Rabbi's 'kill minister' speech is a tragedy, says MK
Rabbi Kaplan, who told students that Israeli ministers deserve death (Photo: Flash 90)
The Knesset’s only immigrant from the English-speaking world, Rabbi Dov Lipman, has labelled a speech by a rabbi at a top Israeli yeshivah as a “tragedy”.
Last week, Nissan Kaplan, a rabbi at the prestigious Mir Yeshivah, whose classes draw upwards of 200 students, said in a discourse on the weekly Torah portion that he not only backed the killing of government ministers but that he educated his children in this spirit.
He told students that his five-year-old son said: “Daddy, we don’t have a sword in the house, I’m looking... maybe a hammer is also good? I was very happy, I gave him a kiss... I was so proud of my son, he’s looking for a sword to kill all these government ministers.”
His logic was that, because the government plans to draft the strictly-Orthodox into the army, its ministers are the modern equivalent of Haman, who tried to kill the Jews in the Purim story. They are also representatives of Amalek, the ancient foe of the Jews whose elimination is prescribed by the Bible. He claimed, too, to be invoking proclamations of Aharon Leib Shteinman, one of today’s most respected Charedi rabbis.
Commenting on the fact that the remarks were made in an English-language class mostly attended by non-Israelis, Rabbi Lipman said: “Overseas students should come to Israel to strengthen their Torah studies and their links to Israel and not to be imbued with hatred towards other Jews.”
In an interview with the JC, Rabbi Kaplan apologised for his statements, saying he “never meant such a thing”.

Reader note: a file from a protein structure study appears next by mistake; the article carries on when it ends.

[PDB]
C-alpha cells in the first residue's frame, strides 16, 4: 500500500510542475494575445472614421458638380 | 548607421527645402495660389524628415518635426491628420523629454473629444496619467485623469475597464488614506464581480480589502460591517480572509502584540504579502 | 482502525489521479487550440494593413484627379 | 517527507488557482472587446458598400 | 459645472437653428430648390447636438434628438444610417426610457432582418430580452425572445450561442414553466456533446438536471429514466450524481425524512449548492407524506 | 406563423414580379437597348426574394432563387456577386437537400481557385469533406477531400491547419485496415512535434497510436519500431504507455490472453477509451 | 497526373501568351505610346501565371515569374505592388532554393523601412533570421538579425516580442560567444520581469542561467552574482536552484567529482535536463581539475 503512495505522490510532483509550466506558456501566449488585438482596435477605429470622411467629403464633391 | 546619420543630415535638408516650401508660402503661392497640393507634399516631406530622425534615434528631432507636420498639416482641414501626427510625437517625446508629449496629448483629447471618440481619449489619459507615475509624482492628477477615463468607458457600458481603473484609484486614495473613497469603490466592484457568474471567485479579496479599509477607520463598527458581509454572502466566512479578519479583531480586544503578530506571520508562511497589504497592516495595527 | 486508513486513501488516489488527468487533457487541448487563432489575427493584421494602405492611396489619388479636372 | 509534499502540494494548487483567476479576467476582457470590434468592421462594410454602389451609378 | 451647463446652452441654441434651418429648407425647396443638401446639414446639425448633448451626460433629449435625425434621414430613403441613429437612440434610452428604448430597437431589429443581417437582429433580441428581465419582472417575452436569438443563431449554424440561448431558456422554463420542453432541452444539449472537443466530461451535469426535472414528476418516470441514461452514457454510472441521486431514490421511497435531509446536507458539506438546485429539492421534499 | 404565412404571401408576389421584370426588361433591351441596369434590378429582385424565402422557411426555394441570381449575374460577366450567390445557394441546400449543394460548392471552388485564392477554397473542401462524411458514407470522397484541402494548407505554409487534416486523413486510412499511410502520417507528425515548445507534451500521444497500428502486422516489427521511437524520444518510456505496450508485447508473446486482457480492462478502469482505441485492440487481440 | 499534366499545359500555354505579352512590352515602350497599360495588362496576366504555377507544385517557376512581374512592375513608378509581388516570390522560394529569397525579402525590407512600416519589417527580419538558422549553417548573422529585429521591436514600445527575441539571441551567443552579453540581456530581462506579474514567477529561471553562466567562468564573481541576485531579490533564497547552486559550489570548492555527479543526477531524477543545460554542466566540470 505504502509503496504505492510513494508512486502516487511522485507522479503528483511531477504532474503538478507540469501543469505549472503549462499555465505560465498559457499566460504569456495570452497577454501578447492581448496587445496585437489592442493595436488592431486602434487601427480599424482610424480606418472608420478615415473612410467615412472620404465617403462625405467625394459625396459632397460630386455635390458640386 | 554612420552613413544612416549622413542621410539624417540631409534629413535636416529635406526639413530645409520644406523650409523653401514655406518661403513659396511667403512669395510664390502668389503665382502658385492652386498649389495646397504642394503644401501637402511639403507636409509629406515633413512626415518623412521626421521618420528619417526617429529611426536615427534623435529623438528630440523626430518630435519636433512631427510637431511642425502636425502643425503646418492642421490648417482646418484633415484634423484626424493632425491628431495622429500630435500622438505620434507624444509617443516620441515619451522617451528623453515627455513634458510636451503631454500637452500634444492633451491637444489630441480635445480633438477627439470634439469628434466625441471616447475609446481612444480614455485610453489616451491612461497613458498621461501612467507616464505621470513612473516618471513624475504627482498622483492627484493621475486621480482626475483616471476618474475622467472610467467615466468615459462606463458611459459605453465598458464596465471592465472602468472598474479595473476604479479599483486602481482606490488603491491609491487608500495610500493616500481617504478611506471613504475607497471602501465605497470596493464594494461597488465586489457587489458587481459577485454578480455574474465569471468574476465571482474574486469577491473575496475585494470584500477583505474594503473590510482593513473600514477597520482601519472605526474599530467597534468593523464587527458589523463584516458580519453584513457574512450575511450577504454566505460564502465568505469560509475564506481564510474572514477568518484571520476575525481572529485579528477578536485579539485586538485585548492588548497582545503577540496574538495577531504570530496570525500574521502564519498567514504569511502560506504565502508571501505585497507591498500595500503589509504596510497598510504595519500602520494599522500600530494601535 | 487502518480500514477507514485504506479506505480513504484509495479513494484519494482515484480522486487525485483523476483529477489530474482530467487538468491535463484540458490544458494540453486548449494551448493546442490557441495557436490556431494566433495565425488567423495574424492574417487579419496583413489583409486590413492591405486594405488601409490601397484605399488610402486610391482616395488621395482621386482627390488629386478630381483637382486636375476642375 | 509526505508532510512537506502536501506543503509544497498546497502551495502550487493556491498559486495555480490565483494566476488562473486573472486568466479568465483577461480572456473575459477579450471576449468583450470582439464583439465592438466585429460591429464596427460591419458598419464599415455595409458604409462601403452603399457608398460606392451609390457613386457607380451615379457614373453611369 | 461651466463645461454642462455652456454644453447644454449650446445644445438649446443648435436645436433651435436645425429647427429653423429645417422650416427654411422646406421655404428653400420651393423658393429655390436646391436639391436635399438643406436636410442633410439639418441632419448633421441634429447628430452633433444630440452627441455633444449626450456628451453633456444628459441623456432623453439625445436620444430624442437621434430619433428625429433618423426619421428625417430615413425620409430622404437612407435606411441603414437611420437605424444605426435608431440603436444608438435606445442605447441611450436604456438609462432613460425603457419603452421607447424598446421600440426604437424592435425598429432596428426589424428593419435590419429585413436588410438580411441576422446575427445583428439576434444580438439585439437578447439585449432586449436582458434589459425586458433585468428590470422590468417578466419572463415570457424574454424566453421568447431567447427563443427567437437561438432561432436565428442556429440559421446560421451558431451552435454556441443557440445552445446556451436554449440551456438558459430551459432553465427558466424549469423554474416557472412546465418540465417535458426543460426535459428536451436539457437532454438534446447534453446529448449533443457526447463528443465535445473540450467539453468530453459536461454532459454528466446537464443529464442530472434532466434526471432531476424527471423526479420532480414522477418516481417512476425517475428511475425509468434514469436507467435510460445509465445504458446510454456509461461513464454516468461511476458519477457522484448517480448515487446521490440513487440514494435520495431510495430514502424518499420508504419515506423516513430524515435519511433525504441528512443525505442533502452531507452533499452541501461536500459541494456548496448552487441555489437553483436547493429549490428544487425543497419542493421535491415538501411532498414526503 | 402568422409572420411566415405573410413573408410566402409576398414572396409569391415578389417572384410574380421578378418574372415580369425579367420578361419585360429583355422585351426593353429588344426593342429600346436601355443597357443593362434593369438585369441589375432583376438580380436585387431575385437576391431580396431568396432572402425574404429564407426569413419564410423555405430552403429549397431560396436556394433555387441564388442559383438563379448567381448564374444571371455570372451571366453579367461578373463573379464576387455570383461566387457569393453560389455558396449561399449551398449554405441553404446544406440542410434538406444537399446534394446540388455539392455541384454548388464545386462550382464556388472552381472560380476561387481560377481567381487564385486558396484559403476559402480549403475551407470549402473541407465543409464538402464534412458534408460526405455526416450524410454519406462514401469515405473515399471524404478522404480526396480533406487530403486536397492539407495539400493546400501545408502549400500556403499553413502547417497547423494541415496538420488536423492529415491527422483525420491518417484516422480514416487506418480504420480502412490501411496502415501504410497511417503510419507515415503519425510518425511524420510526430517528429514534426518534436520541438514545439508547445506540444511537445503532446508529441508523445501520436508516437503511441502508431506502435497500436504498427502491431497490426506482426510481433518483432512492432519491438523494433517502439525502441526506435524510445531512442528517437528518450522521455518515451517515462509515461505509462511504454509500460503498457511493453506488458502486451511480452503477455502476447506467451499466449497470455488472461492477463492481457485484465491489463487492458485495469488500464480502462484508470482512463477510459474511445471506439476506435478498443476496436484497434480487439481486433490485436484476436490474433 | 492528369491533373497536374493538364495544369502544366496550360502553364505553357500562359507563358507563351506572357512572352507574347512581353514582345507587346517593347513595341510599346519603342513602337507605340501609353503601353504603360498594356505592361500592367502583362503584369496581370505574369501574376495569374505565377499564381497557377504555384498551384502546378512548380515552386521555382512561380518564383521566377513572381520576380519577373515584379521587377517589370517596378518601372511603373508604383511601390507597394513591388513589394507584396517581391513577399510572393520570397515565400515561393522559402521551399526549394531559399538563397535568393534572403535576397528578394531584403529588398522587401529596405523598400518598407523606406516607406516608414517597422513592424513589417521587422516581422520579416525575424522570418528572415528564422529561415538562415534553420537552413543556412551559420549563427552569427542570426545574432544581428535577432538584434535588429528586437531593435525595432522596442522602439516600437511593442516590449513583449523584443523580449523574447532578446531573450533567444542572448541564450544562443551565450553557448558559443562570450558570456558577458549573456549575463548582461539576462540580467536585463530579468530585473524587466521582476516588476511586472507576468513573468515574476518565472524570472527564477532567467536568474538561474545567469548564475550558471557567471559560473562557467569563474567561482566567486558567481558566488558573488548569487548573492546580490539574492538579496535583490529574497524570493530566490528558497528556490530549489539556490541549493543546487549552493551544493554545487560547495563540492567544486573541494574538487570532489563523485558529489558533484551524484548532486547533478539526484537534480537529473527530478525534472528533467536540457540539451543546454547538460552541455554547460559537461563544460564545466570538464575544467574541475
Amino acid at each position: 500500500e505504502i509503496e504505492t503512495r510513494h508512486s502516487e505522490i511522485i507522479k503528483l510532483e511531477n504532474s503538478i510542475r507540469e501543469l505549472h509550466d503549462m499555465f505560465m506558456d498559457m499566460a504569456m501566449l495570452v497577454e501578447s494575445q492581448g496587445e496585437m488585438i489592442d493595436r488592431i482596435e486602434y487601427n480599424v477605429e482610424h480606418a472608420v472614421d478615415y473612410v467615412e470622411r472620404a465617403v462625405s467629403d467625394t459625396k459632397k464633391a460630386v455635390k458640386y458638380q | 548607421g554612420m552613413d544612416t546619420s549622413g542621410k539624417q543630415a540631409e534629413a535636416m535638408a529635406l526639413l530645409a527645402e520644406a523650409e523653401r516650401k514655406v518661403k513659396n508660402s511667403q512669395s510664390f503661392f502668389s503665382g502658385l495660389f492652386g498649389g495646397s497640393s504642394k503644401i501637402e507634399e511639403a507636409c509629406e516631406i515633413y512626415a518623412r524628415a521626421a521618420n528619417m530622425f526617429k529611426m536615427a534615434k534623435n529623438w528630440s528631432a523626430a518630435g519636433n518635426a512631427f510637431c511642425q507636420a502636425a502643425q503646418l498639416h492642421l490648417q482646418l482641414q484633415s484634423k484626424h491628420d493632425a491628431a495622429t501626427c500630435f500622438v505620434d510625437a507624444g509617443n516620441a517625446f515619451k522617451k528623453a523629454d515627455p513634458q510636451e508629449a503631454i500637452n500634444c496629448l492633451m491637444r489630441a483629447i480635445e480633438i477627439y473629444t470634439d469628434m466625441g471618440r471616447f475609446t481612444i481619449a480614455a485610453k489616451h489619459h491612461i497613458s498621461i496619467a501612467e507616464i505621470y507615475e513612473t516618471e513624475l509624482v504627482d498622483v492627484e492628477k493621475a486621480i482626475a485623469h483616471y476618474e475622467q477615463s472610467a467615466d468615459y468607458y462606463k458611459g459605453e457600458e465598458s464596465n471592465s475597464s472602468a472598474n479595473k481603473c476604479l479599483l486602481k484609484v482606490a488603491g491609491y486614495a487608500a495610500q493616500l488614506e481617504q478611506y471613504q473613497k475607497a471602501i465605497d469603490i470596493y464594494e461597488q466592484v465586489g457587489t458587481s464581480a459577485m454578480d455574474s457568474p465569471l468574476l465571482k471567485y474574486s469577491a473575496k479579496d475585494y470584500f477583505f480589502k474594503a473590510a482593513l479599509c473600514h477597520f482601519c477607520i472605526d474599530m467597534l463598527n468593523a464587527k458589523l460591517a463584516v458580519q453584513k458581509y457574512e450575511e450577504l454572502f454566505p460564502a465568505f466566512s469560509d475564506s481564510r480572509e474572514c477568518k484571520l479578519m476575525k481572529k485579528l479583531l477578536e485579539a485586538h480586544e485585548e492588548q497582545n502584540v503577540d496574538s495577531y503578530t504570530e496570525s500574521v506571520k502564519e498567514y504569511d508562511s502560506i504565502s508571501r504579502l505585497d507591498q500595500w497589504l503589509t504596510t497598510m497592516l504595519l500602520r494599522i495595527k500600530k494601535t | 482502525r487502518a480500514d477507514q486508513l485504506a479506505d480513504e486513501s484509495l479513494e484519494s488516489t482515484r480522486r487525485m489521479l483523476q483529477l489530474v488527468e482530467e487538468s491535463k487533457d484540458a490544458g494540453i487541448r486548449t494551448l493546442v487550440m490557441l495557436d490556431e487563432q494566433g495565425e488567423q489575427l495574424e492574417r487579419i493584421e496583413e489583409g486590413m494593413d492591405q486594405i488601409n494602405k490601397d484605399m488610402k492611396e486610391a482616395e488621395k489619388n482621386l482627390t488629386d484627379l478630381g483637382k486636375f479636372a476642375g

Aharon Leib Shteinman has strongly denied that there is any truth in Rabbi Kaplan’s claim that he branded government ministers as deserving of death. The supposed declaration “never happened”, said Rabbi Shteinman’s spokesman, Benny Rabinowitz.
But some self-appointed watchdogs of the Charedi community have suggested that there may be an attempt to cover up comments that were made.
“I read what Rabbi Kaplan told the media, I don’t think it was convincing,” said Shahar Ilan, vice president of research at Hiddush, an NGO that fights what it considers religious extremism. “I can’t see why he would invent such a thing if he doesn’t think it’s true. It’s much more logical that Rabbi Steinmann told it as a theoretical halachah and didn’t want to be quoted outside.”
On the apology, Mr Ilan said it was “important that Rabbi Steinmann’s spokesperson denied it and understands how serious sentences like this are”.
Neither the police, nor the Prime Minister’s Office or the Justice Ministry gave any comment on Rabbi Kaplan.
One senior British Jewish educator who is familiar with the yeshivah said, “I found his comment abhorrent, but from what I understand he is actually a very good guy and this was totally out of character… Mir Yeshivah is a very balanced environment and certainly not a centre for extremism.” A fundraising dinner for Mir in the UK attracted more than 1,000 supporters in 2012.